Monday, September 15, 2008

Motorcycle country


There are big patches of Kansas that are sublime motorcycle country, and this is one of them. It's an area called the Smokey Hills, which are well named. When I drove through them last week, it was much prettier than the above photo, because everything was green. (I couldn't find a really good photo.) The skies were thick with gray clouds as the rain fell. The roads themselves are two-lane black asphalt that wind up and around and over through gorgeous landscape where you're often the only vehicle on the road. There's even a picturesque town, Marquette, with a motorcycle museum and signs that say, "Watch out! Motorcycles are everywhere!" When I drove through Marquette, I thought, "This is a place where I'd like to come and stay a few months and work on a book." There's a cafe, a little library, friendly people, and gorgeous roads leading out of town from every direction.

Motorcycle Roads in Kansas

And more.

20 comments:

Nancy P said...

This is for Beth and Far and all of you other motorcycle lovers out there. My checkered past includes a few of those. :) There was the one with the old BMW motorcycle. . .

Kelly McCullough said...

I'm more of bicycle kind of guy but it still looks like a good place to have fun on two wheels.

Nicola Slade said...

Noooo, I like small, sensible cars, but then I'm a wimp! Great picture, Nancy. I come over to your blog for a breath of fresh air and a glimpse of the wide open spaces and you and Andif never disappoint.

Lisa M said...

Nancy you are turning my idea of Kansas on its ear with all the fabulous sites. Just shows how stereotypic my thinking is about places I've never been.
As fun as it sounds, I won't be touring on a motorcycle. Picking bugs outta my teeth and being sucked into the votex of 18-wheeler backwash are the least of my fears.
Nicky, I was a bit upset yesterday when I couldn't hear what you said because everyone is mumbling on the tv. No really, my husband and I do complain about tv mumbling or overly loud music more often than I'd like.
Dang it I'm becoming an old poop. Already was a curmudgeon.
While Nancy and Beth are cool biker mavens. Sighs.
Kelly, I'll huff and puff with ya on a bike.
Andi--Miss your presence. Hope you get power back soon. Having to drive for coffee is cruel and unusual punishment.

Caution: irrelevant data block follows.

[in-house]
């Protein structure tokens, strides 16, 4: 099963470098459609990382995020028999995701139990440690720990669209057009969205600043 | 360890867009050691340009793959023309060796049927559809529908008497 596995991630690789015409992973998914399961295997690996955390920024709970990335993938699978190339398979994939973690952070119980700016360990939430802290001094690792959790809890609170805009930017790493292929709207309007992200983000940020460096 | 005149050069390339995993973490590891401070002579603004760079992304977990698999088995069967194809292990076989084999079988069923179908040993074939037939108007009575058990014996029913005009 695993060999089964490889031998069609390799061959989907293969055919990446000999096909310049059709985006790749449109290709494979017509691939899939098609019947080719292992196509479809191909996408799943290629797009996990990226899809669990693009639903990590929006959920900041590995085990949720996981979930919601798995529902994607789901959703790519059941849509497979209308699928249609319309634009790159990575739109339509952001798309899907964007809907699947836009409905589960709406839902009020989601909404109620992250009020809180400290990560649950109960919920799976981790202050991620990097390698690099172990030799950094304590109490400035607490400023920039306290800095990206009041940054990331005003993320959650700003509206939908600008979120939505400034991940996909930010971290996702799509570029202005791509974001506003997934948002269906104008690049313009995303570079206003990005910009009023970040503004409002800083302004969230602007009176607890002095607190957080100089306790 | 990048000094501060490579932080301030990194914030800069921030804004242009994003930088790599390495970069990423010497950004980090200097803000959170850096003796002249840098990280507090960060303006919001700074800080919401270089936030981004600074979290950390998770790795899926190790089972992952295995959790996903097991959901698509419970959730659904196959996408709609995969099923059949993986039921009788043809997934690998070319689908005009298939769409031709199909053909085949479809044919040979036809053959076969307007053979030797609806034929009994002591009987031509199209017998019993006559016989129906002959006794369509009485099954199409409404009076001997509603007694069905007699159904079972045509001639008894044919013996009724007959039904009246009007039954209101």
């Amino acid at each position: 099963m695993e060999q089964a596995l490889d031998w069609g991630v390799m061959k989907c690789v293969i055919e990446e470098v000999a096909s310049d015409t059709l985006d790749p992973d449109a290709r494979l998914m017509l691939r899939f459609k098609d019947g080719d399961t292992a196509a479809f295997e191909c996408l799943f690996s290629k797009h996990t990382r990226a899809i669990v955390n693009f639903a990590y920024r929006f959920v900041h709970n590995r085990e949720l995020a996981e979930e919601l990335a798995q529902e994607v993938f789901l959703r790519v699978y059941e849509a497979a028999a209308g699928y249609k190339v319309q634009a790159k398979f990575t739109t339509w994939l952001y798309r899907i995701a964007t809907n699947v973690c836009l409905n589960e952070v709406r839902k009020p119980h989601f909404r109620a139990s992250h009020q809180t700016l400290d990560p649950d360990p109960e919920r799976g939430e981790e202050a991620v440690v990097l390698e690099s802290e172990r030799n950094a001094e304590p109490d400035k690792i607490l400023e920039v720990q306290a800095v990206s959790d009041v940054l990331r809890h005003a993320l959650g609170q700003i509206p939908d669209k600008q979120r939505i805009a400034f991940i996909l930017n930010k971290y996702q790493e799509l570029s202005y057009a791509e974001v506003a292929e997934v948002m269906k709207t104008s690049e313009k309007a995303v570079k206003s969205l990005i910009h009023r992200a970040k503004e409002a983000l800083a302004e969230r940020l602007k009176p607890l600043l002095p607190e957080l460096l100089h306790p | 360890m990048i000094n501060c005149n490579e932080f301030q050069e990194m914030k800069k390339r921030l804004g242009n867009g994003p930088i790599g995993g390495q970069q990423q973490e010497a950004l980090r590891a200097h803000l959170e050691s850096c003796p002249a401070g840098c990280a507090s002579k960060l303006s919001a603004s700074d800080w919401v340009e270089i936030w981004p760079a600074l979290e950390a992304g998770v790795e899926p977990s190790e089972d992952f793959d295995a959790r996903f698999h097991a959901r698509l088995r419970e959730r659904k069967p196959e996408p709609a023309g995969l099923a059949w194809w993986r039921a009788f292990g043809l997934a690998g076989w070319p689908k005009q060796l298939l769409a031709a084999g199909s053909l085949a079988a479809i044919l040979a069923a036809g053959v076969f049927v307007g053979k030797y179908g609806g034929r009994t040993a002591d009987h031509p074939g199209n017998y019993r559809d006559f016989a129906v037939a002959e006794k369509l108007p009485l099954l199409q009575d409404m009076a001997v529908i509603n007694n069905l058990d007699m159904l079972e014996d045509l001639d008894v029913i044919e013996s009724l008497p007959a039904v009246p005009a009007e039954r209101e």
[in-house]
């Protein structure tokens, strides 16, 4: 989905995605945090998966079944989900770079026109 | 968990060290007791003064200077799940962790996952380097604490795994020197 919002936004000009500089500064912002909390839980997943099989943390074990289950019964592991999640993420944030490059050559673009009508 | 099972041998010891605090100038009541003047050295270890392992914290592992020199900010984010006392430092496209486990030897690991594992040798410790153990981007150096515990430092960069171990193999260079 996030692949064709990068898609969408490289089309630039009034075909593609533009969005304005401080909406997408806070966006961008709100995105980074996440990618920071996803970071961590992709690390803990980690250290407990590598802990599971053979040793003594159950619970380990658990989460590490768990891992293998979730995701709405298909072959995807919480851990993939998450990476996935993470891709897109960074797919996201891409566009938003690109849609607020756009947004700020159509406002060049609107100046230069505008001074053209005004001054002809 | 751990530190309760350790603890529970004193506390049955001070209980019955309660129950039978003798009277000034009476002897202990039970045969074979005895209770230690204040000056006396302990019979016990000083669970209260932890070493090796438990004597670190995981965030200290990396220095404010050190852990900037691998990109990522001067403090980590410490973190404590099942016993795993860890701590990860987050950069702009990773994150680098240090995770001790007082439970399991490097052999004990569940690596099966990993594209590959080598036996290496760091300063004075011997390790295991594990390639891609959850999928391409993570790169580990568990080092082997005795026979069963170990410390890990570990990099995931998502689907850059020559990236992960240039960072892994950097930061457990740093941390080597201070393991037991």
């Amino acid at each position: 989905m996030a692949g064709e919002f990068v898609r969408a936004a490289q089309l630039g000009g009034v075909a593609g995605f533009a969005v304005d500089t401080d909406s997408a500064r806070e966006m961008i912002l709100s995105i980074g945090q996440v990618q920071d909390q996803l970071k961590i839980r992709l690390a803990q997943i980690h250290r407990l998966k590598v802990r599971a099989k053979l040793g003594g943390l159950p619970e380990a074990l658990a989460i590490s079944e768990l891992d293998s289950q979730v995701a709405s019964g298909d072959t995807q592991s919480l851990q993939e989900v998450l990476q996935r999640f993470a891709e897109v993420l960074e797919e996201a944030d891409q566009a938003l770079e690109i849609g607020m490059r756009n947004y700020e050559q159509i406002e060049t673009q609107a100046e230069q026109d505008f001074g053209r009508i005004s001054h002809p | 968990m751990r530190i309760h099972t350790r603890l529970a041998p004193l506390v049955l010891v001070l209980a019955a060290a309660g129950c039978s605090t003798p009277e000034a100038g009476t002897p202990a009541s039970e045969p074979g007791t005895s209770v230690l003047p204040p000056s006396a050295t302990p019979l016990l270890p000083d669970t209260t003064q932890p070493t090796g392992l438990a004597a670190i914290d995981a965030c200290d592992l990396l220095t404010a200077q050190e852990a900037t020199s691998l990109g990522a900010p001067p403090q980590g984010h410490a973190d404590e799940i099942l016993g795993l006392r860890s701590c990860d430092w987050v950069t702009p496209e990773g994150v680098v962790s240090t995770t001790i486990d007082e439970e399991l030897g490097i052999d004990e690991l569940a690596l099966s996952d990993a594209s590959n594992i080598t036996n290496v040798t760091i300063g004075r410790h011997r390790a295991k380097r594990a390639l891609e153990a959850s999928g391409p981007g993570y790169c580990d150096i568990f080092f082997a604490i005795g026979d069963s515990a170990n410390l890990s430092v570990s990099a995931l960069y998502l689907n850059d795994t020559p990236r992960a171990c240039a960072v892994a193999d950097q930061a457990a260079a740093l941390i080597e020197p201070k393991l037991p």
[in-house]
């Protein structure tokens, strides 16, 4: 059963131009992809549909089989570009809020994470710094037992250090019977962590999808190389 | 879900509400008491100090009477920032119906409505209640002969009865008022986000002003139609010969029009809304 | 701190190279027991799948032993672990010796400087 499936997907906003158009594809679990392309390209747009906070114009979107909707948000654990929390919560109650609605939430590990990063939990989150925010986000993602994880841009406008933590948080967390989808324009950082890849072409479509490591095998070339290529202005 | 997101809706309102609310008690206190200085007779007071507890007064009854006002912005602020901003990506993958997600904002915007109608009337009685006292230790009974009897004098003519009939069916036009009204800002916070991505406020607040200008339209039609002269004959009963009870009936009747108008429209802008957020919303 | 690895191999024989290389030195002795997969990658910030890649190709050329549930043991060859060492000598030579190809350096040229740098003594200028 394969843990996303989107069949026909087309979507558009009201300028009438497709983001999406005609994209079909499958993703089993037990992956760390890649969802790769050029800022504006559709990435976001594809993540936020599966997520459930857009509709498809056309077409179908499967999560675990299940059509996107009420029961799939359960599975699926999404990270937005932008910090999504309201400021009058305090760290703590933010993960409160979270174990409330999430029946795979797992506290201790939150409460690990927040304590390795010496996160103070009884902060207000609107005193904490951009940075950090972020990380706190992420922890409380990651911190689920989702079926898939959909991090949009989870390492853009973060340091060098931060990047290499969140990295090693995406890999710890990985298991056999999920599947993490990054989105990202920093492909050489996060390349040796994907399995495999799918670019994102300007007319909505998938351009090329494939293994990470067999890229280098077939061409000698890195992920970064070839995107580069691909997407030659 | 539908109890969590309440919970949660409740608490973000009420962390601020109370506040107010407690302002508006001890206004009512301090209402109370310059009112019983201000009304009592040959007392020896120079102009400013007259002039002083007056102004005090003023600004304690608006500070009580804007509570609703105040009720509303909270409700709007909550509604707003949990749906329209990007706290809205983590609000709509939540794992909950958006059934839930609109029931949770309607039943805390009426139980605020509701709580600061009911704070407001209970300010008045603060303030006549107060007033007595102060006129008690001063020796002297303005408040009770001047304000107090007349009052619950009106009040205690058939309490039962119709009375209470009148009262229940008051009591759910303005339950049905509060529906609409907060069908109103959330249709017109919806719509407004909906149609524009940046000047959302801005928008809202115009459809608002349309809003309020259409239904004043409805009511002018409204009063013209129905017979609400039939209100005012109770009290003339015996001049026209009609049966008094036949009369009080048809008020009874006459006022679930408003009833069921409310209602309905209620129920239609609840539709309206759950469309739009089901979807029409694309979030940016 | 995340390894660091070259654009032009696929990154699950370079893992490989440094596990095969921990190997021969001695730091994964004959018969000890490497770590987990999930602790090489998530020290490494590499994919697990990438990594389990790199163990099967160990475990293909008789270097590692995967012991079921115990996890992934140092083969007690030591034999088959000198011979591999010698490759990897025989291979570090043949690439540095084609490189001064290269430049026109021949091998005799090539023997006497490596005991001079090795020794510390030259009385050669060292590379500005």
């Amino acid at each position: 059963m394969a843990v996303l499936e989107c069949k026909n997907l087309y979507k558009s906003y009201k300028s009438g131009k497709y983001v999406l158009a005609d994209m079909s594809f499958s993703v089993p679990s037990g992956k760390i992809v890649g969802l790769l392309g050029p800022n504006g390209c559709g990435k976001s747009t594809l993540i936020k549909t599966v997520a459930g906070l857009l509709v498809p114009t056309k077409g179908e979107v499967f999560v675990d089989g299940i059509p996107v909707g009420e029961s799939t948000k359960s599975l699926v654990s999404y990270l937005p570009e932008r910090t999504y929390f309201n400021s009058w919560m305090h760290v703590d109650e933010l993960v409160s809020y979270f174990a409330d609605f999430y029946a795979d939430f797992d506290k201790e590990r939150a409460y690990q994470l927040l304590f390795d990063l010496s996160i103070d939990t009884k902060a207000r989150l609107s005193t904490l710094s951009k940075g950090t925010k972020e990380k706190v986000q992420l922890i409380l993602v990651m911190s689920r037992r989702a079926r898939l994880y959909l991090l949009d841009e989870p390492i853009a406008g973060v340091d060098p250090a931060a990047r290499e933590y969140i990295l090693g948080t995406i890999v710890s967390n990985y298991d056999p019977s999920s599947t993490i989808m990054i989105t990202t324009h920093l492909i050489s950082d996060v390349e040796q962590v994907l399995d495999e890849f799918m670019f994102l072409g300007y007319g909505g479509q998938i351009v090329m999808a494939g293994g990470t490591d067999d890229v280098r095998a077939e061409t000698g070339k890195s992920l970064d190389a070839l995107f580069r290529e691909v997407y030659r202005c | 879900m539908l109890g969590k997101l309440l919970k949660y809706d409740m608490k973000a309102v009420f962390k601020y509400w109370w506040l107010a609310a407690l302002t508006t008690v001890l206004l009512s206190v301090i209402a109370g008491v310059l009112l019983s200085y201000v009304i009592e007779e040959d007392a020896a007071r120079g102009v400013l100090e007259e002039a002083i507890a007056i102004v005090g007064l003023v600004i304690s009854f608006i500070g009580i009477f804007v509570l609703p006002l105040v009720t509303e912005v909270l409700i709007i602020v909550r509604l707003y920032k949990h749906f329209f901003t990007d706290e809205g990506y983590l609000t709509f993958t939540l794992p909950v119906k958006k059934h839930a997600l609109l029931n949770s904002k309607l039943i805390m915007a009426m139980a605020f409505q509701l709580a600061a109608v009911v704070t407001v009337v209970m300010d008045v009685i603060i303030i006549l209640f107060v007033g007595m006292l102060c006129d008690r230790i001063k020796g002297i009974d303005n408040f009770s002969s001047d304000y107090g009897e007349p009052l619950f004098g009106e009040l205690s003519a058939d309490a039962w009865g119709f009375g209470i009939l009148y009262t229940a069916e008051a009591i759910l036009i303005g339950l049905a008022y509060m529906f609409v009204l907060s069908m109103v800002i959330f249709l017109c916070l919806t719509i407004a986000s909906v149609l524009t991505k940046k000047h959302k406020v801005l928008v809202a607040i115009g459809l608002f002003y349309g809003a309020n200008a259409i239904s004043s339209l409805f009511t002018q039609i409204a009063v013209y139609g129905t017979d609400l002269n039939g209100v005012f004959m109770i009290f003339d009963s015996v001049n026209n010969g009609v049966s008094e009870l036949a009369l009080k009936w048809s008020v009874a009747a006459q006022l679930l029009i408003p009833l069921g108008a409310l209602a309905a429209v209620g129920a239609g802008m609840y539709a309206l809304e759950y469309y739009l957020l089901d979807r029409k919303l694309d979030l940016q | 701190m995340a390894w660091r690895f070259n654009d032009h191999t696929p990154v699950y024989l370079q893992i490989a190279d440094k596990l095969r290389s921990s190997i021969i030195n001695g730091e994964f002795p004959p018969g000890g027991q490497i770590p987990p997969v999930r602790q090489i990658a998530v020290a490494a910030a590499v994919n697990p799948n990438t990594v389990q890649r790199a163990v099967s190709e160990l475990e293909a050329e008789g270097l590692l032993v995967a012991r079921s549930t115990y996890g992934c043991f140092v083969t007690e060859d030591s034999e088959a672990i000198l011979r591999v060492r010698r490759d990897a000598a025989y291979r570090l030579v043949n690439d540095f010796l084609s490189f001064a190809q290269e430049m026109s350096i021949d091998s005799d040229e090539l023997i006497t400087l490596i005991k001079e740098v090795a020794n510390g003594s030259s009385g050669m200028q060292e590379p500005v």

Love the light pictures!!
Terrific Tuesday to All.
Hope no deer or other wildlife hinder your way.

olivia said...

Morning All.

Nancy, that looks like a beautiful area. Love the name - Smokey Hills - and fitting, with the clouds resembling little puffs of smoke.

I used to ride a motorcycle - had my license. Was a great way to get around when I lived out in the boonies. It was an on-road/off-road type so I could drive it through the woods and then on the highways. :-)

Anonymous said...

Well, I didn't know I had wondered into a site that is filled with Wild Women! You go, girls! I'm with Nicola again. I prefer traveling in the relative safety of a car. Boring, I know.

Amazing info re: Kansas, Nancy. You could earn $ writing travel pieces for the state tourism board.

I miss the poetry man who used to visit here. I like poetry. I was reading a Billy Collins book last night and one of the poems reminded me of Andif and the pooches. I could just see them going down the path through the woods. So here it is in part. This is for you Bebo, Giddy and Hopeful.

Dharma

The way the dog trots out the front door
every morning
without a hat or an umbrella
without any money
or the keys to her doghouse
never fails to fill the saucer of my heart
with milky admiration

...

Off she goes into the material world
with nothing but her brown coat
and her modest blue collar,
following only her wet nose,
the twin portals of her steady breathing,
followed only by the plume of her tail....

Running late, but I wanted to share that for Andif's arrival.

Have a great day!

Beth said...

Morning, everyone! Thanks for the post, Nancy. That does indeed sound like perfect motorcycle territory. Olivia, I could never drive one myself - you get gold stars for bravery! I'm quite content to sit on the back (no bugs back there, Lisa) and watch/smell/feel the world zoom by.

Tho I'm not sure I'll ever be a biker chick - some of women scare me. :-) I don't have enough tattoos...

You can be our new resident poet, anon - that's a great one! Love Billy Collins. I believe you're referring to Rick, who visited as cormac for a while, til he forgot to sign in anonymously... He still makes great caramels!

Have a great week, folks - I'm plugging ahead on the third book, and enjoying record temps in N Idaho. Winter? Phooey!

Kelly McCullough said...

The muffin in the corner worked so well yesterday that I'm going to do the same again today. Lemon poppy seed and a big mug of Empire Keemun (the best of all possible black teas-yum!).

Off on a U-boat now en-route to faerie occupied Europe and a rendezvous with a beautiful and deadly Russian sorceress, and all without ever having to to leave the comfort of that table in the corner. I love my job.

I hope everybody has a marvelous day whatever you are doing. And I especially hope that Andi gets her power back and Kimber gets internet again soon. Curse you, Ike!